Exodus 8:10
And he said, To morrow. And he said, Be it according to your word: that you may know that there is none like to the LORD our God.
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(10) That thou mayest know.—Comp. Exodus 7:5; Exodus 7:17. Moses is not content that Pharaoh should simply acknowledge Jehovah as he had done (Exodus 8:8), but wishes him to be convinced that no other god can compare with Him.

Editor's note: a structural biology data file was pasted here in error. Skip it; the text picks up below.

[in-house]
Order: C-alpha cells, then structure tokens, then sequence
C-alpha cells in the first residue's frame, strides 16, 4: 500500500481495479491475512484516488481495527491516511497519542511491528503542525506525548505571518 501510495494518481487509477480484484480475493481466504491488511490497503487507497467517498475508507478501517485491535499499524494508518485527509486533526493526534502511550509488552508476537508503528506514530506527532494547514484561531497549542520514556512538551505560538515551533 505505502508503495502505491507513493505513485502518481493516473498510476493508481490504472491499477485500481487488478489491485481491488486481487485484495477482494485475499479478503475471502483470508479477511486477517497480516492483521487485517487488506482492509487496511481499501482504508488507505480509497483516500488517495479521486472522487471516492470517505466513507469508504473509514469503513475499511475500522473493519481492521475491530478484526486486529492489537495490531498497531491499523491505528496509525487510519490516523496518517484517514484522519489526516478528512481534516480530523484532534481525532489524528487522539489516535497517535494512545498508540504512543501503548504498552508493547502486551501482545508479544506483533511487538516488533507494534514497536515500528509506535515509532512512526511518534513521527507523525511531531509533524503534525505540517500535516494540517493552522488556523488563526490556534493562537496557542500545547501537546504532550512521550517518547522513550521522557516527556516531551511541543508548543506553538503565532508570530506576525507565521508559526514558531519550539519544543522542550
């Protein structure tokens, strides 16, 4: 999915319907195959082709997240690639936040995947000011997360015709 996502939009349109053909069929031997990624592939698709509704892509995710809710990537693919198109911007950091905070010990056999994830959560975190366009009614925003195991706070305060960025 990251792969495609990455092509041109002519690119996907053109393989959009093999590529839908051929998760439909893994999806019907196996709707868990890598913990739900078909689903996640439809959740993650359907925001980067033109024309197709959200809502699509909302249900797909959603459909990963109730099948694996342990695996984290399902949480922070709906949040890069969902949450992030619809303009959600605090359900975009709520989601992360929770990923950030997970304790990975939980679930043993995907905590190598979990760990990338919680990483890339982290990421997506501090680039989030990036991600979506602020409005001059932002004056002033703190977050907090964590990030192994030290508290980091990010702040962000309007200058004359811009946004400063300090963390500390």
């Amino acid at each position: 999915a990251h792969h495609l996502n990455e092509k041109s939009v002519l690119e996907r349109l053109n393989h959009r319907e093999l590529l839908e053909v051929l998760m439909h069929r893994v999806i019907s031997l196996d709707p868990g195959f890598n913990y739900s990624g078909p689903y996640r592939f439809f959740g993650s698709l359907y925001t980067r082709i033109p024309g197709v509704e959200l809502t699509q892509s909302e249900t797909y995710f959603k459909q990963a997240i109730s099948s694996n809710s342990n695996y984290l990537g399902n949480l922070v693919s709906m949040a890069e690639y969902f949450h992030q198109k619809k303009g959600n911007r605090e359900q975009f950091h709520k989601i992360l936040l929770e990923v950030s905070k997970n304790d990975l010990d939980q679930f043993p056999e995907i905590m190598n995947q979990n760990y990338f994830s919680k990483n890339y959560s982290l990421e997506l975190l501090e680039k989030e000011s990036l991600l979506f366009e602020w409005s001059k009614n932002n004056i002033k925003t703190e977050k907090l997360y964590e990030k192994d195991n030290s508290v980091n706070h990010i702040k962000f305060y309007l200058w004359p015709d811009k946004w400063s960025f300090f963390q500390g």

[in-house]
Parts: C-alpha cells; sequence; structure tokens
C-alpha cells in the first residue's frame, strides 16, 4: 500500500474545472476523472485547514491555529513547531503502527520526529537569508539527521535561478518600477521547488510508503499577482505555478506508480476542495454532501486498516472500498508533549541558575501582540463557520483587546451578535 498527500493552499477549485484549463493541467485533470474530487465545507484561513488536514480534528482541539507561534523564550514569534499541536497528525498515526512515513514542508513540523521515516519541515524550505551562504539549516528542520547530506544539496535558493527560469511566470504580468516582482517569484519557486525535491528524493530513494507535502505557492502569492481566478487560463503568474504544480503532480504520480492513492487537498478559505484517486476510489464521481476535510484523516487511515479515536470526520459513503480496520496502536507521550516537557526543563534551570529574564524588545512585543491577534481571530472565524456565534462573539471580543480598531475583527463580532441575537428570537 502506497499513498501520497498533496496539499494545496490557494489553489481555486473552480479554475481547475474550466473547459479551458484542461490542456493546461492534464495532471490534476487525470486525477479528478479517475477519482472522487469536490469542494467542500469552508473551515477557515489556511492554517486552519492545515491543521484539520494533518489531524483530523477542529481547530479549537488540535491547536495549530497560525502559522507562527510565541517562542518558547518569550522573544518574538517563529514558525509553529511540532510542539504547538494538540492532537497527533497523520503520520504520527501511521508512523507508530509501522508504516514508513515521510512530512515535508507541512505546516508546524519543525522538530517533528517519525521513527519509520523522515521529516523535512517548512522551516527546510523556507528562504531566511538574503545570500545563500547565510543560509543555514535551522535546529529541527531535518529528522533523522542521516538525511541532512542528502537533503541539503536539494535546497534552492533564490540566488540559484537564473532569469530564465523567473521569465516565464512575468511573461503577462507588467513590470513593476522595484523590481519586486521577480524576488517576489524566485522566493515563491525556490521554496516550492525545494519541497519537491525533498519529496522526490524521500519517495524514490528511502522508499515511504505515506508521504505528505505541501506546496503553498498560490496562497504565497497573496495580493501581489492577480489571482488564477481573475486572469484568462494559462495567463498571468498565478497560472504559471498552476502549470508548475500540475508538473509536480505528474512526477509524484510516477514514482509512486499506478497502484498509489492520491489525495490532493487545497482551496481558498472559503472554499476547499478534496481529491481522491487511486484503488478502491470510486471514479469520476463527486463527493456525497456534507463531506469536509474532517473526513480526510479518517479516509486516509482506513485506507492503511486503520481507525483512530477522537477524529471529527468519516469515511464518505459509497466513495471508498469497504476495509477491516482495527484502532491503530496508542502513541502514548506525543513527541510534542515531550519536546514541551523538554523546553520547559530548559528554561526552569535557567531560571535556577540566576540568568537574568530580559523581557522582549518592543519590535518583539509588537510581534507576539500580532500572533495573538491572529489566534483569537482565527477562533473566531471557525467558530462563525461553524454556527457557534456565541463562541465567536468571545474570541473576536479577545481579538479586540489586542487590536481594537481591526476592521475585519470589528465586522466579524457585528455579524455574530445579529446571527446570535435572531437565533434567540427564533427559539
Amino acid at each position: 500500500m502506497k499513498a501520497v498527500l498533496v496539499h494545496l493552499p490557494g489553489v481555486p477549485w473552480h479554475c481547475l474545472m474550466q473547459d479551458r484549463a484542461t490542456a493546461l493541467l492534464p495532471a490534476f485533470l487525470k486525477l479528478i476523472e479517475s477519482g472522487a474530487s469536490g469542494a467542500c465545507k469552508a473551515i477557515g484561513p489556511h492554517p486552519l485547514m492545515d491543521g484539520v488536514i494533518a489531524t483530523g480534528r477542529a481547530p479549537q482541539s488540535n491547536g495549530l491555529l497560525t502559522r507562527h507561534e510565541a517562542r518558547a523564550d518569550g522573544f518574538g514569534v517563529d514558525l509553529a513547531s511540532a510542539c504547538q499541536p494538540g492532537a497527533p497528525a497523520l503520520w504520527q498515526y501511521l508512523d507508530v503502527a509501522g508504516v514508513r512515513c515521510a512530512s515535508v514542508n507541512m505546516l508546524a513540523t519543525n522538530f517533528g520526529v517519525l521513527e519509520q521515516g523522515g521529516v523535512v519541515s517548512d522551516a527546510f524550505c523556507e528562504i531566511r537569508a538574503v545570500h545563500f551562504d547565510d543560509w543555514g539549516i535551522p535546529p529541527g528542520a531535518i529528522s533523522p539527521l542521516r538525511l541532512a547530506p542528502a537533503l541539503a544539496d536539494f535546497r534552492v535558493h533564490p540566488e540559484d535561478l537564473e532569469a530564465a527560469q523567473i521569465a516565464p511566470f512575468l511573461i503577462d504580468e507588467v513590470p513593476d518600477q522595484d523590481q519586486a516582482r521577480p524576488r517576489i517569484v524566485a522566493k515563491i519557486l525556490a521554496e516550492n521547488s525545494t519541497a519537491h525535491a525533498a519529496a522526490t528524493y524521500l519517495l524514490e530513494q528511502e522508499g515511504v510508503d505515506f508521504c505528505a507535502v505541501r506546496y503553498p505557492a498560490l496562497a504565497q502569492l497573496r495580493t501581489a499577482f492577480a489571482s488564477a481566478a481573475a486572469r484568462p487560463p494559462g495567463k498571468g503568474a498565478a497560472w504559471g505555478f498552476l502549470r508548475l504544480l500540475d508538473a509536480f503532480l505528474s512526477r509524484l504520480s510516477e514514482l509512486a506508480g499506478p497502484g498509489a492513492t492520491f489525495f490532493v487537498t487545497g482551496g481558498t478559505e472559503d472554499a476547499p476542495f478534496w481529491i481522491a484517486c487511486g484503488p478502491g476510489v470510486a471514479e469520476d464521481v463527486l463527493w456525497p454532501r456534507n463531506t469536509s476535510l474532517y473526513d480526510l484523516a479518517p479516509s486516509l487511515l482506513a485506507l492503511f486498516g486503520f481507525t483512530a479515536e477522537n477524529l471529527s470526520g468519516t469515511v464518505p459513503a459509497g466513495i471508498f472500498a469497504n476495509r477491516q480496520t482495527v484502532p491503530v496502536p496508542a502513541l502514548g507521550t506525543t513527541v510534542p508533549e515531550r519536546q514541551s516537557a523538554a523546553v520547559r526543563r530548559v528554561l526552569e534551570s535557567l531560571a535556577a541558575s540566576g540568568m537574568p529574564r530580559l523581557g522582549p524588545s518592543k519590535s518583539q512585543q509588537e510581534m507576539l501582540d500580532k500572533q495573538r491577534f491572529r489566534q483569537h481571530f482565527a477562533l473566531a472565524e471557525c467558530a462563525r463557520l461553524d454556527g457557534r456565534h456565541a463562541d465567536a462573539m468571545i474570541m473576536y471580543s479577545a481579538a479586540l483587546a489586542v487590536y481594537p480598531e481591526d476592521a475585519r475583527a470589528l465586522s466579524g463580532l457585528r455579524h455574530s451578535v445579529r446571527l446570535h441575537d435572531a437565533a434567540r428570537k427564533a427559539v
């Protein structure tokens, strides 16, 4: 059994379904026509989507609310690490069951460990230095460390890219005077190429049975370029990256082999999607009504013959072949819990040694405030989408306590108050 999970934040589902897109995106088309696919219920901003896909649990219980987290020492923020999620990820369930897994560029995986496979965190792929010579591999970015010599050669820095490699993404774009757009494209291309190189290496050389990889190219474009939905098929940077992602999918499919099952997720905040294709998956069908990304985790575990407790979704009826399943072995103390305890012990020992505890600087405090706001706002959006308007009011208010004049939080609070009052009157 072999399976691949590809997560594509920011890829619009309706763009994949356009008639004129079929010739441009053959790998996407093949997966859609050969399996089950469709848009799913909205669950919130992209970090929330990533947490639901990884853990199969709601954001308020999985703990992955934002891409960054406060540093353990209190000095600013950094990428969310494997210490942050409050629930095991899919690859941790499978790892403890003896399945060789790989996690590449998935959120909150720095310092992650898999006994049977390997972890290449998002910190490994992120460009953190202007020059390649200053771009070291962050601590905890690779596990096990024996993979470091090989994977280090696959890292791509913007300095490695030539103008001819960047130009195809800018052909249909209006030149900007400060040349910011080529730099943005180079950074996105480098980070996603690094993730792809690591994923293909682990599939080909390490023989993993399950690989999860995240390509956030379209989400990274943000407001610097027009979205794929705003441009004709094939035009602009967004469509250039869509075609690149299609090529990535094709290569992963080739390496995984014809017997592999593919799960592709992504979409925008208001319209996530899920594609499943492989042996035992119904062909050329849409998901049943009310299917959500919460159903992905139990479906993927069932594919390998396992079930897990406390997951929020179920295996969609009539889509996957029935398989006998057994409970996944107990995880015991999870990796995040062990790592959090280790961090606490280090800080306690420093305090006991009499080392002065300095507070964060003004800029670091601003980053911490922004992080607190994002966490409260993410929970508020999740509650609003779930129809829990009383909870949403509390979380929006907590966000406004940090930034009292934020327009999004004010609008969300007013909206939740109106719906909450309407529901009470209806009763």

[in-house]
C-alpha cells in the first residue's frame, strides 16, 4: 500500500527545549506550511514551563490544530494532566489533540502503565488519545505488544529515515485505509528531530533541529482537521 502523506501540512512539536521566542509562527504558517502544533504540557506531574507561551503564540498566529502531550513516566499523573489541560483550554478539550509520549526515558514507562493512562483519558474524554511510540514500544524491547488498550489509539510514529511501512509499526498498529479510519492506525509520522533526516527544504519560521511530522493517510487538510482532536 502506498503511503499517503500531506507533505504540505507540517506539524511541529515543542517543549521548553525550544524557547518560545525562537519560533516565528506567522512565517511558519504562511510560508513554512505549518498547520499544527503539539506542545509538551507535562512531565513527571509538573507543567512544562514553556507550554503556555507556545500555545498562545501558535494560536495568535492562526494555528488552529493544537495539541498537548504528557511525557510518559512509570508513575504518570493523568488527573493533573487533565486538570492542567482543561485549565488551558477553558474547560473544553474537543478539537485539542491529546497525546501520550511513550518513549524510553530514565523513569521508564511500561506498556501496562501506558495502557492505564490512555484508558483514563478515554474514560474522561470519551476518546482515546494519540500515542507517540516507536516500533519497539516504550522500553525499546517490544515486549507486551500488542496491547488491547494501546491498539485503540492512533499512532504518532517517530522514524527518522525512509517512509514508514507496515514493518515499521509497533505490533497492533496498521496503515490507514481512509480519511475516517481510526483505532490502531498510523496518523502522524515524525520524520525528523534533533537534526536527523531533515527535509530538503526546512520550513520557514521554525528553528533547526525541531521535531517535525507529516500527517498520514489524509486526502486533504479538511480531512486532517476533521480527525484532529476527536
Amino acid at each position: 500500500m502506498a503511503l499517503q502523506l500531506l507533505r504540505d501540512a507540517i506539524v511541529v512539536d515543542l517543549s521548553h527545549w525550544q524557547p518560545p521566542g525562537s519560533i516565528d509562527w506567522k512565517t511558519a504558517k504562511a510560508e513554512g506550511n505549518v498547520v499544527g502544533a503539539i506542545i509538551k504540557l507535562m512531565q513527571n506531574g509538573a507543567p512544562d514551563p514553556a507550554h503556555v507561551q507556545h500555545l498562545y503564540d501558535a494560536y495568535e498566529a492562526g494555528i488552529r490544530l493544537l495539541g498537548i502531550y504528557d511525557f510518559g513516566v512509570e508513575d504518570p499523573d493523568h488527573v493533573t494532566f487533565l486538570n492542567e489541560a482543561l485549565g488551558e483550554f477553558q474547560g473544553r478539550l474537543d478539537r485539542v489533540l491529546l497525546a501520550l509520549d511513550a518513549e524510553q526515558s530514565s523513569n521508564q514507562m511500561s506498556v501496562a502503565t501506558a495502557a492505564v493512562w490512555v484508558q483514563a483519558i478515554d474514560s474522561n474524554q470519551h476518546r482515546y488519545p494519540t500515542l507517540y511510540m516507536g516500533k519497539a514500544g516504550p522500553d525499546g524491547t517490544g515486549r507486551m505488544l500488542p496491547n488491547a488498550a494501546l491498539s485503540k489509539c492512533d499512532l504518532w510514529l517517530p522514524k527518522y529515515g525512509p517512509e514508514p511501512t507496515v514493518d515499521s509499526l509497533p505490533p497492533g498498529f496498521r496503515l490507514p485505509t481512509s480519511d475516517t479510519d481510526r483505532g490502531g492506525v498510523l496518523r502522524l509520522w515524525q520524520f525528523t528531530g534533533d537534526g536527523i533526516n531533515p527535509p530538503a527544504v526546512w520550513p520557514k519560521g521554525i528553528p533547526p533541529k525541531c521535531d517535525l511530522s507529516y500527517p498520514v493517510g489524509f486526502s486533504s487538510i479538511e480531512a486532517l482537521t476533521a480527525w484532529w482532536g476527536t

Exodus 8:10. And he said, To-morrow — But why not to-day? Why not immediately, since all men naturally desire to be instantly relieved of their sufferings? Probably, he hoped that this night they would go away of themselves, and then he should get clear of the plague, without being obliged either to God or Moses. Or, considering what imperfect notions he must have had of God, we may suppose he thought it utterly impossible to remove such a plague in an instant; and therefore desired Moses to do it to-morrow, presuming that was the very soonest he could accomplish such an event, by whatever power assisted. Moses joins issue with him upon it. Be it according to thy word — It shall be done just when thou wouldest have it done; that thou mayest know — That, whatever the magicians pretend to, there is none like Jehovah our God — None has such a command as he has over all creatures, nor is any so ready to forgive those that humble themselves before him. The great design both of judgments and mercies is to convince us that there is none like the Lord our God; none so wise, so mighty, so good; no enemy so formidable, no friend so desirable, so valuable. And in particular, the great point intended by all the plagues brought on Egypt was, that not only Pharaoh, but all the earth might know that the God of Israel, the Creator of heaven and earth, could do every thing; that all things were in his hand; that all the powers of nature, in whatever shape or being, were no more than laws of his establishing, which he could, with infinite ease, suspend or alter in whatsoever manner he pleased. And this is the God we profess to serve: what confidence and trust ought we then to have in him, and what high conceptions ought we to entertain of him!8:1-15 Pharaoh is plagued with frogs; their vast numbers made them sore plagues to the Egyptians. God could have plagued Egypt with lions, or bears, or wolves, or with birds of prey, but he chose to do it by these despicable creatures. God, when he pleases, can arm the smallest parts of the creation against us. He thereby humbled Pharaoh. They should neither eat, nor drink, nor sleep in quiet; but wherever they were, they should be troubled by the frogs. God's curse upon a man will pursue him wherever he goes, and lie heavy upon him whatever he does. Pharaoh gave way under this plague. He promises that he will let the people go. Those who bid defiance to God and prayer, first or last, will be made to see their need of both. But when Pharaoh saw there was respite, he hardened his heart. Till the heart is renewed by the grace of God, the thoughts made by affliction do not abide; the convictions wear off, and the promises that were given are forgotten. Till the state of the air is changed, what thaws in the sun will freeze again in the shade.Glory over me - See the margin, "have honor over me," i. e. have the honor, or advantage over me, directing me when I shall entreat God for thee and thy servants.